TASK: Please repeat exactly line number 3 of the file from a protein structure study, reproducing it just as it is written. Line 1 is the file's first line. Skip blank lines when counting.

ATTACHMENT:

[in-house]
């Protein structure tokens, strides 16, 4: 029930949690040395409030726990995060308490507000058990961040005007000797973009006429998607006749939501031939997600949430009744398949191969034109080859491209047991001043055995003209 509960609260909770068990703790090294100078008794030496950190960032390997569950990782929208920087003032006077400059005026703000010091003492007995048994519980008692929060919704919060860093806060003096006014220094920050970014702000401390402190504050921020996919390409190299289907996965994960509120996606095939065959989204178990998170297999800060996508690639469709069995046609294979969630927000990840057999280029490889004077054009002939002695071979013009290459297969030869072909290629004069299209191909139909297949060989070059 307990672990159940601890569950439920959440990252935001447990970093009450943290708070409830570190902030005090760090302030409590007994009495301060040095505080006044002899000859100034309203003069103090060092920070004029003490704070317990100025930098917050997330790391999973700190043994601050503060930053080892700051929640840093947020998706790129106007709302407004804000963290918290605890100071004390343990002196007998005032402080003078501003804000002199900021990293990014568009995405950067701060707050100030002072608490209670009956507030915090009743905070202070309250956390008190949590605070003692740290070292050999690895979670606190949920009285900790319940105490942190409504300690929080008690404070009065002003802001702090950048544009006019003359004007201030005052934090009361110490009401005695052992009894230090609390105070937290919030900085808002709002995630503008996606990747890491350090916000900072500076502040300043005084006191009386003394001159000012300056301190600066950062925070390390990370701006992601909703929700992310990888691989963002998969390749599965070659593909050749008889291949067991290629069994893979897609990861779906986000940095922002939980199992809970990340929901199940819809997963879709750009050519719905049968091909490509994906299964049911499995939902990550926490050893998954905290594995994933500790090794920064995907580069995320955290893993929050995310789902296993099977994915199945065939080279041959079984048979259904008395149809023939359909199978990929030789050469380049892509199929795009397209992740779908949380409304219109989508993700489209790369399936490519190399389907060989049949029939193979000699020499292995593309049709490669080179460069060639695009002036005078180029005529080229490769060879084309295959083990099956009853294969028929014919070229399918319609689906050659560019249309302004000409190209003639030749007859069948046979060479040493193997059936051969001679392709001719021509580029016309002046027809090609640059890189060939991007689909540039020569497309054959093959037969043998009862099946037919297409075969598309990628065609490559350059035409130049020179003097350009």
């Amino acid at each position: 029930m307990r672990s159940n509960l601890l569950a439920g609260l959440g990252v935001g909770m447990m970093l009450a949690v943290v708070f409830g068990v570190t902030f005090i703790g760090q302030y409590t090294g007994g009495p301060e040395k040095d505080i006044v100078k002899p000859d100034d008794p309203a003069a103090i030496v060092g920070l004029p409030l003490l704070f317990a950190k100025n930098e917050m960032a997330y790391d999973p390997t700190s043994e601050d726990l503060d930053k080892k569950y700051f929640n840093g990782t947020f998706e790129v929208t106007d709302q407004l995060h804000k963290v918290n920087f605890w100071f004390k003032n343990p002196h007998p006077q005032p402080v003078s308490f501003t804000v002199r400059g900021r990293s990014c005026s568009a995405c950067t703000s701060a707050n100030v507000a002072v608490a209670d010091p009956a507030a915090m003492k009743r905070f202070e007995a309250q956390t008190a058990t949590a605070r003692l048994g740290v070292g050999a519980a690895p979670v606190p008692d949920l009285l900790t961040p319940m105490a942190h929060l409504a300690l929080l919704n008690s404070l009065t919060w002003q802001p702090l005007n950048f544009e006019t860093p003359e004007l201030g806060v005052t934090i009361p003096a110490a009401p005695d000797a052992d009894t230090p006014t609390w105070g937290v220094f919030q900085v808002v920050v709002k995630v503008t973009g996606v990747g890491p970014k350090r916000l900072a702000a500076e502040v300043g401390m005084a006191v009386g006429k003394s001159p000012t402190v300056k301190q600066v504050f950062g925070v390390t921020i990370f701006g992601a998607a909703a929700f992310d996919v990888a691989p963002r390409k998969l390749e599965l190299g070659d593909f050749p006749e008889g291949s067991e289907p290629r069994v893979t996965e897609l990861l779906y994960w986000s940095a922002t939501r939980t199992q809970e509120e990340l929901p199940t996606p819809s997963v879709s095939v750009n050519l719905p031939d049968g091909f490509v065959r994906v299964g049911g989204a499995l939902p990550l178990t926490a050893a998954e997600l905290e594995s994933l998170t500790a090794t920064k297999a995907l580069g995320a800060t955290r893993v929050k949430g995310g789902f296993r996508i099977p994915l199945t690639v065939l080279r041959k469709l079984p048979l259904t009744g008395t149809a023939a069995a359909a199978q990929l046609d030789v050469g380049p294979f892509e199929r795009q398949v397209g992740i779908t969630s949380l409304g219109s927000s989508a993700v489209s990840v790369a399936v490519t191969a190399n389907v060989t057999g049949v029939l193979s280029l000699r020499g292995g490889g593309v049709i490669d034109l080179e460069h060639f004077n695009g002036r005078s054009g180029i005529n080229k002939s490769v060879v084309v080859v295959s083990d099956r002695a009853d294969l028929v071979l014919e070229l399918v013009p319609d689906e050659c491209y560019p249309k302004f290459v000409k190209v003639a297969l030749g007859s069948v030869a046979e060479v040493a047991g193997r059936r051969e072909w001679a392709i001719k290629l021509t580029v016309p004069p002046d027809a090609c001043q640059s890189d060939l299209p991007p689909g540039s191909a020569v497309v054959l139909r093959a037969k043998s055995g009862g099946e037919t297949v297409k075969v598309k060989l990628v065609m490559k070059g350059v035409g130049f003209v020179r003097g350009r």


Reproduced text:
């Amino acid at each position: 029930m307990r672990s159940n509960l601890l569950a439920g609260l959440g990252v935001g909770m447990m970093l009450a949690v943290v708070f409830g068990v570190t902030f005090i703790g760090q302030y409590t090294g007994g009495p301060e040395k040095d505080i006044v100078k002899p000859d100034d008794p309203a003069a103090i030496v060092g920070l004029p409030l003490l704070f317990a950190k100025n930098e917050m960032a997330y790391d999973p390997t700190s043994e601050d726990l503060d930053k080892k569950y700051f929640n840093g990782t947020f998706e790129v929208t106007d709302q407004l995060h804000k963290v918290n920087f605890w100071f004390k003032n343990p002196h007998p006077q005032p402080v003078s308490f501003t804000v002199r400059g900021r990293s990014c005026s568009a995405c950067t703000s701060a707050n100030v507000a002072v608490a209670d010091p009956a507030a915090m003492k009743r905070f202070e007995a309250q956390t008190a058990t949590a605070r003692l048994g740290v070292g050999a519980a690895p979670v606190p008692d949920l009285l900790t961040p319940m105490a942190h929060l409504a300690l929080l919704n008690s404070l009065t919060w002003q802001p702090l005007n950048f544009e006019t860093p003359e004007l201030g806060v005052t934090i009361p003096a110490a009401p005695d000797a052992d009894t230090p006014t609390w105070g937290v220094f919030q900085v808002v920050v709002k995630v503008t973009g996606v990747g890491p970014k350090r916000l900072a702000a500076e502040v300043g401390m005084a006191v009386g006429k003394s001159p000012t402190v300056k301190q600066v504050f950062g925070v390390t921020i990370f701006g992601a998607a909703a929700f992310d996919v990888a691989p963002r390409k998969l390749e599965l190299g070659d593909f050749p006749e008889g291949s067991e289907p290629r069994v893979t996965e897609l990861l779906y994960w986000s940095a922002t939501r939980t199992q809970e509120e990340l929901p199940t996606p819809s997963v879709s095939v750009n050519l719905p031939d049968g091909f490509v065959r994906v299964g049911g989204a499995l939902p990550l178990t926490a050893a998954e997600l905290e594995s994933l998170t500790a090794t920064k297999a995907l580069g995320a800060t955290r893993v929050k949430g995310g789902f296993r996508i099977p994915l199945t690639v065939l080279r041959k469709l079984p048979l259904t009744g008395t149809a023939a069995a359909a199978q990929l046609d030789v050469g380049p294979f892509e199929r795009q398949v397209g992740i779908t969630s949380l409304g219109s927000s989508a993700v489209s990840v790369a399936v490519t191969a190399n389907v060989t057999g049949v029939l193979s280029l000699r020499g292995g490889g593309v049709i490669d034109l080179e460069h060639f004077n695009g002036r005078s054009g180029i005529n080229k002939s490769v060879v084309v080859v295959s083990d099956r002695a009853d294969l028929v071979l014919e070229l399918v013009p319609d689906e050659c491209y560019p249309k302004f290459v000409k190209v003639a297969l030749g007859s069948v030869a046979e060479v040493a047991g193997r059936r051969e072909w001679a392709i001719k290629l021509t580029v016309p004069p002046d027809a090609c001043q640059s890189d060939l299209p991007p689909g540039s191909a020569v497309v054959l139909r093959a037969k043998s055995g009862g099946e037919t297949v297409k075969v598309k060989l990628v065609m490559k070059g350059v035409g130049f003209v020179r003097g350009r």